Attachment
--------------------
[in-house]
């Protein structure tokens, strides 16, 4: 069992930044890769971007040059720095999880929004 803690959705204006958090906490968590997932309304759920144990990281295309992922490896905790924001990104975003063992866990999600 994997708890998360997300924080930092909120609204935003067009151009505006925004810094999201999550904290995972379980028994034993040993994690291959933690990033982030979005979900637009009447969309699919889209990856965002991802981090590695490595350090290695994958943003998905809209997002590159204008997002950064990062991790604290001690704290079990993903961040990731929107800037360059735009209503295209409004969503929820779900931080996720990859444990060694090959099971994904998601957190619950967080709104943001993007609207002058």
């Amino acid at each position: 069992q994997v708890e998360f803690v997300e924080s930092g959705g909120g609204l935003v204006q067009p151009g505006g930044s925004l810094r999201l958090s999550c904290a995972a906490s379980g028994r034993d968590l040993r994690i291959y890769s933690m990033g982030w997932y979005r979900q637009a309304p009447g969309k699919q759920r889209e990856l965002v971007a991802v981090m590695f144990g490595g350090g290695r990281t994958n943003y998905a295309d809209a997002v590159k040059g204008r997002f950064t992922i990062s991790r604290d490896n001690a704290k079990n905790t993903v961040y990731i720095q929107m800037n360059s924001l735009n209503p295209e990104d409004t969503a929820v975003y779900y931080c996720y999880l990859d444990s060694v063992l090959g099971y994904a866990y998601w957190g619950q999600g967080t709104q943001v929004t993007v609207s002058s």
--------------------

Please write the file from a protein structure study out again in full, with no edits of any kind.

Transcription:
[in-house]
């Protein structure tokens, strides 16, 4: 069992930044890769971007040059720095999880929004 803690959705204006958090906490968590997932309304759920144990990281295309992922490896905790924001990104975003063992866990999600 994997708890998360997300924080930092909120609204935003067009151009505006925004810094999201999550904290995972379980028994034993040993994690291959933690990033982030979005979900637009009447969309699919889209990856965002991802981090590695490595350090290695994958943003998905809209997002590159204008997002950064990062991790604290001690704290079990993903961040990731929107800037360059735009209503295209409004969503929820779900931080996720990859444990060694090959099971994904998601957190619950967080709104943001993007609207002058």
């Amino acid at each position: 069992q994997v708890e998360f803690v997300e924080s930092g959705g909120g609204l935003v204006q067009p151009g505006g930044s925004l810094r999201l958090s999550c904290a995972a906490s379980g028994r034993d968590l040993r994690i291959y890769s933690m990033g982030w997932y979005r979900q637009a309304p009447g969309k699919q759920r889209e990856l965002v971007a991802v981090m590695f144990g490595g350090g290695r990281t994958n943003y998905a295309d809209a997002v590159k040059g204008r997002f950064t992922i990062s991790r604290d490896n001690a704290k079990n905790t993903v961040y990731i720095q929107m800037n360059s924001l735009n209503p295209e990104d409004t969503a929820v975003y779900y931080c996720y999880l990859d444990s060694v063992l090959g099971y994904a866990y998601w957190g619950q999600g967080t709104q943001v929004t993007v609207s002058s």